BACKGROUND: Nosocomial outbreaks of severe acute respiratory syndrome coronavirus-2 (SARS-CoV-2) are frequent despite implementation of conventional infection control measures. An outbreak investigation was undertaken using advanced genomic and statistical techniques to reconstruct likely transmission chains and assess the role of healthcare workers (HCWs) in SARS-CoV-2 transmission. METHODS: A nosocomial SARS-CoV-2 outbreak in a university-affiliated rehabilitation clinic was investigated, involving patients and HCWs, with high coverage of pathogen whole-genome sequences (WGS). The time-varying reproduction number from epidemiological data (Rt) was estimated, and maximum likelihood phylogeny was used to assess genetic diversity of the pathogen. Genomic and epidemiological data were combined into a Bayesian framework to model the directionality of transmission, and a case-control study was performed to investigate risk factors for nosocomial SARS-CoV-2 acquisition in patients. FINDINGS: The outbreak lasted from 14th March to 12th April 2020, and involved 37 patients (31 with WGS) and 39 employees (31 with WGS), 37 of whom were HCWs. Peak Rt was estimated to be between 2.2 and 3.6. The phylogenetic tree showed very limited genetic diversity, with 60 of 62 (96.7%) isolates forming one large cluster of identical genomes. Despite the resulting uncertainty in reconstructed transmission events, the analyses suggest that HCWs (one of whom was the index case) played an essential role in cross-transmission, with a significantly greater fraction of infections (P<2.2e-16) attributable to HCWs (70.7%) than expected given the number of HCW cases (46.7%). The excess of transmission from HCWs was higher when considering infection of patients [79.0%; 95% confidence interval (CI) 78.5-79.5%] and frail patients (Clinical Frailty Scale score >5; 82.3%; 95% CI 81.8-83.4%). Furthermore, frail patients were found to be at greater risk for nosocomial COVID-19 than other patients (adjusted odds ratio 6.94, 95% CI 2.13-22.57). INTERPRETATION: This outbreak report highlights the essential role of HCWs in SARS-CoV-2 transmission dynamics in healthcare settings. Limited genetic diversity in pathogen genomes hampered the reconstruction of individual transmission events, resulting in substantial uncertainty in who infected whom. However, this study shows that despite such uncertainty, significant transmission patterns can be observed.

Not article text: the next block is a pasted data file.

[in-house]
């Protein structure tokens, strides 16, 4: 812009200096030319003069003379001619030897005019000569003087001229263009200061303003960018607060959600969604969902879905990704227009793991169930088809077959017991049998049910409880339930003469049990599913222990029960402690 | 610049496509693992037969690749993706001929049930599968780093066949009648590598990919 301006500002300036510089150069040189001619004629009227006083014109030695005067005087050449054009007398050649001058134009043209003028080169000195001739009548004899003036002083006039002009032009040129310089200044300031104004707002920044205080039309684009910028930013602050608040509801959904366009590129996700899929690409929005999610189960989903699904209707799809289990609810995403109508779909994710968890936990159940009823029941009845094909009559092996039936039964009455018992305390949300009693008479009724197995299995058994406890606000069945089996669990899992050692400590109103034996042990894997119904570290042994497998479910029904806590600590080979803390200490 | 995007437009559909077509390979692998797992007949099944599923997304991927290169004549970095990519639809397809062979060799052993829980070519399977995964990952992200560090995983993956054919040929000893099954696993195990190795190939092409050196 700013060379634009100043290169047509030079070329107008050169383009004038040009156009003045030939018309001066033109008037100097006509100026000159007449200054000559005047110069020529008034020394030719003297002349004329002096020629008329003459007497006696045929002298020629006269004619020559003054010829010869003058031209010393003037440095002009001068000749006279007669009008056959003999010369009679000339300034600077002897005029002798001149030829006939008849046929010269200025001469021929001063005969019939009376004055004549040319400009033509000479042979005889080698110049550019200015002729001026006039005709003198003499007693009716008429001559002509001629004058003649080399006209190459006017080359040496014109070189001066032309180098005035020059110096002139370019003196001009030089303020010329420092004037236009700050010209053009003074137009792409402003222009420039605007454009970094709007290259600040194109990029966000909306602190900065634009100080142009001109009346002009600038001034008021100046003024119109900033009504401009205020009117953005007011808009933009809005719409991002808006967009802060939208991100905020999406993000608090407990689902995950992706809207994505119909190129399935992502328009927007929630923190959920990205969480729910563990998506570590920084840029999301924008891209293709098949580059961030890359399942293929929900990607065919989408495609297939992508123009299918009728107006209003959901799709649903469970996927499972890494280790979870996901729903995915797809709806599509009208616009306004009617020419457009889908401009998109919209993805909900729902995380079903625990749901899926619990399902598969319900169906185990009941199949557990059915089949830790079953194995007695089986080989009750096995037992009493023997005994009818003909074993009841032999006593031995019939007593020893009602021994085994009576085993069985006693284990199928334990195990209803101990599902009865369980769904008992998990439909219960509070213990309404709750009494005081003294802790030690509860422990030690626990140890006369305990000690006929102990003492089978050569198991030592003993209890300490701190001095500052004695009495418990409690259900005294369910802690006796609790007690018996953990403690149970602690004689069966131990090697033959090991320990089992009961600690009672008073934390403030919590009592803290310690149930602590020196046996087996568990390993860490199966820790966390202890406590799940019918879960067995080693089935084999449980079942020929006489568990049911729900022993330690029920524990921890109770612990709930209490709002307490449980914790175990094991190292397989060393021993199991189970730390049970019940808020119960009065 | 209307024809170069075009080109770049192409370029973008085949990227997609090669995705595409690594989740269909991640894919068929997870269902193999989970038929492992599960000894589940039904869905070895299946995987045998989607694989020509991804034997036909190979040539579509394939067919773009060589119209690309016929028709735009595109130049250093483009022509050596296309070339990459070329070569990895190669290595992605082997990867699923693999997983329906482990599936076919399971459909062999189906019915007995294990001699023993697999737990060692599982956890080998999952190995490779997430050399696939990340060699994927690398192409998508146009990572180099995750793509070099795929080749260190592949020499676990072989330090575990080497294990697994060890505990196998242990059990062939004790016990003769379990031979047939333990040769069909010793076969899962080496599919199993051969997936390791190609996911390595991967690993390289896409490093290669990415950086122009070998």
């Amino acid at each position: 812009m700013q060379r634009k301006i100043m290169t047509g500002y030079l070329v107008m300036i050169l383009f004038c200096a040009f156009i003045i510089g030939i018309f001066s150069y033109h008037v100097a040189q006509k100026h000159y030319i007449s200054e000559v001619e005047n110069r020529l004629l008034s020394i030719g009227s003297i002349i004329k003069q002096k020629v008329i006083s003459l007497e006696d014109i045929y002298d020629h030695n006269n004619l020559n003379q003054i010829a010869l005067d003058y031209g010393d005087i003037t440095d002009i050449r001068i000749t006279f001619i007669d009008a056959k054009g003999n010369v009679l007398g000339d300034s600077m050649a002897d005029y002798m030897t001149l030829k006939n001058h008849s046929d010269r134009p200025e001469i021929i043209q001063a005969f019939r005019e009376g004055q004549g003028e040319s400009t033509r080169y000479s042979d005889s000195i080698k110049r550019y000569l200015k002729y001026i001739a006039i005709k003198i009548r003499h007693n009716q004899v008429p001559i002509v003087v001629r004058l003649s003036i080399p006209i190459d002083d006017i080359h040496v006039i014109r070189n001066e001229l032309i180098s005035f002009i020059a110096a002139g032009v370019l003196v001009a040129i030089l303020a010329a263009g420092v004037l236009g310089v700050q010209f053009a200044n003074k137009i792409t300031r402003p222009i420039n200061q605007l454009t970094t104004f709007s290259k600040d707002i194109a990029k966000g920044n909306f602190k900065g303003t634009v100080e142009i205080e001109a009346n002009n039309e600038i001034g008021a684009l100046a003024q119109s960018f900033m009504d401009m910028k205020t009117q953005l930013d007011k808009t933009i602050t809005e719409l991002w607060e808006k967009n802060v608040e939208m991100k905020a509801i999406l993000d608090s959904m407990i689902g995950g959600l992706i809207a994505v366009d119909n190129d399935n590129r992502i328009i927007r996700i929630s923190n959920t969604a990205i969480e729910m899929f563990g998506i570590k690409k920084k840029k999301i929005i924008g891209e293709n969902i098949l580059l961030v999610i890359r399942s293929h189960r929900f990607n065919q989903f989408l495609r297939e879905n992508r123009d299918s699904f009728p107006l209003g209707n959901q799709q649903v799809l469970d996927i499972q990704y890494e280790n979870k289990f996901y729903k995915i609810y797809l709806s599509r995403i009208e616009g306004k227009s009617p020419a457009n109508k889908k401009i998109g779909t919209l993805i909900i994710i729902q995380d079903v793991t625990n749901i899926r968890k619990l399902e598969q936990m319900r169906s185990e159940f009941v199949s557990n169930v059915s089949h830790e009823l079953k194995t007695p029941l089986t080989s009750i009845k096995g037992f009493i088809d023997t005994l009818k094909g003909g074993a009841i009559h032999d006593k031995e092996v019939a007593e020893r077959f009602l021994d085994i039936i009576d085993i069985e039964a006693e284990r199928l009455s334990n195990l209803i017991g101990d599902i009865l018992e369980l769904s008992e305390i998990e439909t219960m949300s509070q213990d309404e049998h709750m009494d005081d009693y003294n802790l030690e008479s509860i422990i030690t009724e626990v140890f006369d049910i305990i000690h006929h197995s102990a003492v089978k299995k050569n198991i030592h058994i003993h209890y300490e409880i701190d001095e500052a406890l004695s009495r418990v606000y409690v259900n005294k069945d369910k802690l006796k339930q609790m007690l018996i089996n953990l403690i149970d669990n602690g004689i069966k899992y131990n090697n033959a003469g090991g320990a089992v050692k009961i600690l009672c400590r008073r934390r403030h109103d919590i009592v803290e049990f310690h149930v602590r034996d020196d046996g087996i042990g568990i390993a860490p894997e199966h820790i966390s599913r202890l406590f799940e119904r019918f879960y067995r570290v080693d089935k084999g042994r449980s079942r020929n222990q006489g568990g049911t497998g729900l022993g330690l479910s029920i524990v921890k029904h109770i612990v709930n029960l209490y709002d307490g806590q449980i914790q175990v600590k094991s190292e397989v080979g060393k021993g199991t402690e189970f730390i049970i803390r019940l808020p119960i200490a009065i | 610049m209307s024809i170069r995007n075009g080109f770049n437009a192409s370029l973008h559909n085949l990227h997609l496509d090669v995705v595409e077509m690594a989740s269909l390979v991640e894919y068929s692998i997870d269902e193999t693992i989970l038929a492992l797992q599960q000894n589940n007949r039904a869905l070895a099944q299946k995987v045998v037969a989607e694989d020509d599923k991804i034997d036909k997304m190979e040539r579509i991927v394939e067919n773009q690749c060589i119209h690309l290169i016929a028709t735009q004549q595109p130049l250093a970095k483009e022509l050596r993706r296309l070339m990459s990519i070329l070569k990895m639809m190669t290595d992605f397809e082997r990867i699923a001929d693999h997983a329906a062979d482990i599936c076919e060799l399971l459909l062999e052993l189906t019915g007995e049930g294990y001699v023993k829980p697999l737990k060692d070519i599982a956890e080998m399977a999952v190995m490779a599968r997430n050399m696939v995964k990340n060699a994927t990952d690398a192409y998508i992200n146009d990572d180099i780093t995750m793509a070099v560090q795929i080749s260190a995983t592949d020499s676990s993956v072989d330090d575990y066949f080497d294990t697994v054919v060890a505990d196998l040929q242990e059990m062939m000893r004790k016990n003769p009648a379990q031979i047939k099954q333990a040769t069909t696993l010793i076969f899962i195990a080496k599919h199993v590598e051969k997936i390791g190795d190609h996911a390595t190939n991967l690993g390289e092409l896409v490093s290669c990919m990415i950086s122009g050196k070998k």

Subject(s)
COVID-19 , Cross Infection , Explosive Agents , Bayes Theorem , Case-Control Studies , Cross Infection/epidemiology , Disease Outbreaks , Genomics , Health Personnel , Humans , Phylogeny , SARS-CoV-2
SELECTION OF CITATIONS
SEARCH DETAIL